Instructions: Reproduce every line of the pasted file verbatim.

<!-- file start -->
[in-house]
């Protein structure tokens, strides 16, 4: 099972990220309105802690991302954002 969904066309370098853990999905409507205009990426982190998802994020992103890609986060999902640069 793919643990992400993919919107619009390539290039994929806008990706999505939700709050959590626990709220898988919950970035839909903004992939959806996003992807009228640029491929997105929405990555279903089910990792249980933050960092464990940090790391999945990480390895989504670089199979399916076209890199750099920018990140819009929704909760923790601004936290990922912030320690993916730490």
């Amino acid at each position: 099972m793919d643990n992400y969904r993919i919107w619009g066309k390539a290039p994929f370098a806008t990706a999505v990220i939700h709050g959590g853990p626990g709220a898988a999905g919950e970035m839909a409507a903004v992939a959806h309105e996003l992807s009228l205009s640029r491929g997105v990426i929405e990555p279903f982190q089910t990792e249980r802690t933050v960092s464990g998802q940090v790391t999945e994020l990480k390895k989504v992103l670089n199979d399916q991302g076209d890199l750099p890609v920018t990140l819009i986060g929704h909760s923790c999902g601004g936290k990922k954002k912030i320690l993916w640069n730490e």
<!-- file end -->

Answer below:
[in-house]
């Protein structure tokens, strides 16, 4: 099972990220309105802690991302954002 969904066309370098853990999905409507205009990426982190998802994020992103890609986060999902640069 793919643990992400993919919107619009390539290039994929806008990706999505939700709050959590626990709220898988919950970035839909903004992939959806996003992807009228640029491929997105929405990555279903089910990792249980933050960092464990940090790391999945990480390895989504670089199979399916076209890199750099920018990140819009929704909760923790601004936290990922912030320690993916730490």
């Amino acid at each position: 099972m793919d643990n992400y969904r993919i919107w619009g066309k390539a290039p994929f370098a806008t990706a999505v990220i939700h709050g959590g853990p626990g709220a898988a999905g919950e970035m839909a409507a903004v992939a959806h309105e996003l992807s009228l205009s640029r491929g997105v990426i929405e990555p279903f982190q089910t990792e249980r802690t933050v960092s464990g998802q940090v790391t999945e994020l990480k390895k989504v992103l670089n199979d399916q991302g076209d890199l750099p890609v920018t990140l819009i986060g929704h909760s923790c999902g601004g936290k990922k954002k912030i320690l993916w640069n730490e």